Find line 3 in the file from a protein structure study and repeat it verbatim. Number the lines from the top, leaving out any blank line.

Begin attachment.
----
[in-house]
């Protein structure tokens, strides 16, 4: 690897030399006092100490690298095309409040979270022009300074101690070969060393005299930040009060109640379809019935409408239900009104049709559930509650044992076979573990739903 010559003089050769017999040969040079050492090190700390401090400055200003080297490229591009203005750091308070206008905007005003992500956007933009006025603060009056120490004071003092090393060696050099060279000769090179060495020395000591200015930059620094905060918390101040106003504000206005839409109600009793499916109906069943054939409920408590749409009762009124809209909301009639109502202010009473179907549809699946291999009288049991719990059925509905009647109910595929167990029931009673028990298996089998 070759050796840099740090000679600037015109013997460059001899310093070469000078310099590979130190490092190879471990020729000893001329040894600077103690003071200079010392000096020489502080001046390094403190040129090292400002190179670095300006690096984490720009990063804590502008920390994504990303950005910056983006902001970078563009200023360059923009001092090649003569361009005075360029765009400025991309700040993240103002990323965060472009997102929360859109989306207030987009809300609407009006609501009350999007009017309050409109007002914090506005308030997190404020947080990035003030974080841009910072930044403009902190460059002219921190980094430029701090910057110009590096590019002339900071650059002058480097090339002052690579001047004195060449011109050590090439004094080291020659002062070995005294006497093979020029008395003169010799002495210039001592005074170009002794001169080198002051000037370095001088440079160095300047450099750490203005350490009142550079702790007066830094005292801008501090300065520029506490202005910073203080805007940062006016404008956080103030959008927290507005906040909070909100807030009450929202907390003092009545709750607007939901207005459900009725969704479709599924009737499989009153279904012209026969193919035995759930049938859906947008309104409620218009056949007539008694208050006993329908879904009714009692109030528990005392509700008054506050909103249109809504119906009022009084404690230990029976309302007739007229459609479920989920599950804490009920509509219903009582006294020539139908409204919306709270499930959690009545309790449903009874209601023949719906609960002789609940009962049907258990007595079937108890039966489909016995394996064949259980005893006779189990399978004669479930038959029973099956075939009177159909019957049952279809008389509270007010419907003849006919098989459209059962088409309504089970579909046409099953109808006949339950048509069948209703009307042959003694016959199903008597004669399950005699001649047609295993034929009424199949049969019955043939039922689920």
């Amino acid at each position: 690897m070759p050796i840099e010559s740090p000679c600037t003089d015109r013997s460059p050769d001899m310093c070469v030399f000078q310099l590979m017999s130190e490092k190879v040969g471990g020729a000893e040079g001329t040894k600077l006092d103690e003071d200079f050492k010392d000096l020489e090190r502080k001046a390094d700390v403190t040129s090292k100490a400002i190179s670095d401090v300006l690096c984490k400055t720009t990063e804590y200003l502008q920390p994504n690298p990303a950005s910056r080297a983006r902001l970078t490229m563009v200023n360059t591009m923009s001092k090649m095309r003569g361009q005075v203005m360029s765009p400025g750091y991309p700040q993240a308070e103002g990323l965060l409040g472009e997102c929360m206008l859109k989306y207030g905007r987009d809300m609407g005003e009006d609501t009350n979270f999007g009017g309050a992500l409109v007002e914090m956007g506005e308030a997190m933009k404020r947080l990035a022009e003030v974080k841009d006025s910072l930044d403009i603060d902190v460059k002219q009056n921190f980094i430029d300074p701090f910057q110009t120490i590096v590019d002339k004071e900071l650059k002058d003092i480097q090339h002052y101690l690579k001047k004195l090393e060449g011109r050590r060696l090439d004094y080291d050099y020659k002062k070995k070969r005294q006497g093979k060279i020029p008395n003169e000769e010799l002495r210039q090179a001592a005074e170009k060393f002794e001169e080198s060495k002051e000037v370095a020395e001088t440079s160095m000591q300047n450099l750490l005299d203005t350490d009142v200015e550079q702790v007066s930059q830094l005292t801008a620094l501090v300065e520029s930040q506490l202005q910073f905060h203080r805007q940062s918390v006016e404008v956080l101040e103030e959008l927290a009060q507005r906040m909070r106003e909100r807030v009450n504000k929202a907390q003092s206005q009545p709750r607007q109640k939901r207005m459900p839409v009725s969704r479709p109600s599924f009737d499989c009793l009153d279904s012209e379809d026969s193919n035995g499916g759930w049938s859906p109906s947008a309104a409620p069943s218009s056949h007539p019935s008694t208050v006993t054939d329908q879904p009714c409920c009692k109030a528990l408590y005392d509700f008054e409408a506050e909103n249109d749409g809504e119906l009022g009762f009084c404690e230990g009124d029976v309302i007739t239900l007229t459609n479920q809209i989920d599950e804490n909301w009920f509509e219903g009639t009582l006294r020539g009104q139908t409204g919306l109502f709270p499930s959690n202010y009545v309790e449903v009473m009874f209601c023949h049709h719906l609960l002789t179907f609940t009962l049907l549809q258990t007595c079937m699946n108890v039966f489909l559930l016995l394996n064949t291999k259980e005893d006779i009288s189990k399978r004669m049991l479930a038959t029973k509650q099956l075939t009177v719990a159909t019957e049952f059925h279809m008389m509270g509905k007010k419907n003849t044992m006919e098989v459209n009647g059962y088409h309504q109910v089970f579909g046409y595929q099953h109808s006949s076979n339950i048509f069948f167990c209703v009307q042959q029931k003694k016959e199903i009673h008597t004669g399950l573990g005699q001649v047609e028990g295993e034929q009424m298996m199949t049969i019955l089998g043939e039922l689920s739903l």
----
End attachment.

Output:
């Amino acid at each position: 690897m070759p050796i840099e010559s740090p000679c600037t003089d015109r013997s460059p050769d001899m310093c070469v030399f000078q310099l590979m017999s130190e490092k190879v040969g471990g020729a000893e040079g001329t040894k600077l006092d103690e003071d200079f050492k010392d000096l020489e090190r502080k001046a390094d700390v403190t040129s090292k100490a400002i190179s670095d401090v300006l690096c984490k400055t720009t990063e804590y200003l502008q920390p994504n690298p990303a950005s910056r080297a983006r902001l970078t490229m563009v200023n360059t591009m923009s001092k090649m095309r003569g361009q005075v203005m360029s765009p400025g750091y991309p700040q993240a308070e103002g990323l965060l409040g472009e997102c929360m206008l859109k989306y207030g905007r987009d809300m609407g005003e009006d609501t009350n979270f999007g009017g309050a992500l409109v007002e914090m956007g506005e308030a997190m933009k404020r947080l990035a022009e003030v974080k841009d006025s910072l930044d403009i603060d902190v460059k002219q009056n921190f980094i430029d300074p701090f910057q110009t120490i590096v590019d002339k004071e900071l650059k002058d003092i480097q090339h002052y101690l690579k001047k004195l090393e060449g011109r050590r060696l090439d004094y080291d050099y020659k002062k070995k070969r005294q006497g093979k060279i020029p008395n003169e000769e010799l002495r210039q090179a001592a005074e170009k060393f002794e001169e080198s060495k002051e000037v370095a020395e001088t440079s160095m000591q300047n450099l750490l005299d203005t350490d009142v200015e550079q702790v007066s930059q830094l005292t801008a620094l501090v300065e520029s930040q506490l202005q910073f905060h203080r805007q940062s918390v006016e404008v956080l101040e103030e959008l927290a009060q507005r906040m909070r106003e909100r807030v009450n504000k929202a907390q003092s206005q009545p709750r607007q109640k939901r207005m459900p839409v009725s969704r479709p109600s599924f009737d499989c009793l009153d279904s012209e379809d026969s193919n035995g499916g759930w049938s859906p109906s947008a309104a409620p069943s218009s056949h007539p019935s008694t208050v006993t054939d329908q879904p009714c409920c009692k109030a528990l408590y005392d509700f008054e409408a506050e909103n249109d749409g809504e119906l009022g009762f009084c404690e230990g009124d029976v309302i007739t239900l007229t459609n479920q809209i989920d599950e804490n909301w009920f509509e219903g009639t009582l006294r020539g009104q139908t409204g919306l109502f709270p499930s959690n202010y009545v309790e449903v009473m009874f209601c023949h049709h719906l609960l002789t179907f609940t009962l049907l549809q258990t007595c079937m699946n108890v039966f489909l559930l016995l394996n064949t291999k259980e005893d006779i009288s189990k399978r004669m049991l479930a038959t029973k509650q099956l075939t009177v719990a159909t019957e049952f059925h279809m008389m509270g509905k007010k419907n003849t044992m006919e098989v459209n009647g059962y088409h309504q109910v089970f579909g046409y595929q099953h109808s006949s076979n339950i048509f069948f167990c209703v009307q042959q029931k003694k016959e199903i009673h008597t004669g399950l573990g005699q001649v047609e028990g295993e034929q009424m298996m199949t049969i019955l089998g043939e039922l689920s739903l």